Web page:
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Interview: Shangri-la Brewery founder Songtsen Gyalzur

This article was posted by in Features and published

Growing from a micro-brewery into a well-known Chinese craft beer brand with a few international awards in under two years is a hectic business. Selling all over China and signing contracts for export abroad, well that's difficult too.

Swiss-born founder of Shangri-la Highland Craft Brewery, Songtsen 'Sonny' Gyalzur, is a man with an interesting life story that has affected much of what he does and how he does it. He speaks proudly about his mother, and how a trip to visit her in Tibet — where she was operating two orphanages — changed his life. The impetus for starting Shangri-la Beer involved a plan to help his mother with her life work.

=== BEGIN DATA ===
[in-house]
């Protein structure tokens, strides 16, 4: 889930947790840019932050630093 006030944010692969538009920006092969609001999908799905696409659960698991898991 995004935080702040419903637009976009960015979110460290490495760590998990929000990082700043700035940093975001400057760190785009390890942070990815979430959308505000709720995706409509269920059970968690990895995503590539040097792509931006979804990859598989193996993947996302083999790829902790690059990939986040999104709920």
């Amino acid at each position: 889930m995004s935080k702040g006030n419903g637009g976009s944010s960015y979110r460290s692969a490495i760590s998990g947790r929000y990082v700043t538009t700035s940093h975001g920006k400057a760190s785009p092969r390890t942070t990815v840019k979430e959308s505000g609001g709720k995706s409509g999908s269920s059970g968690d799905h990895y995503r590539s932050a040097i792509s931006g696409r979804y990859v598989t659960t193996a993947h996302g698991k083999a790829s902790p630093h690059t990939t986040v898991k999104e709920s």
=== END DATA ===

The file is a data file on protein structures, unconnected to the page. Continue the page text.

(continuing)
GoKunming first caught up with Sonny in 2015 at a point when his brewery in the mountains of northwest Yunnan had just opened. It's pretty amazing how things have changed in such a short time. This time around, we talked more about what drives Sonny and the philosophy behind his business. He also let us in on some secrets, which we're happy to share here.

GoKunming: When you started Shangri-la, how did you envision growing the company knowing China historically lacked a 'beer culture'?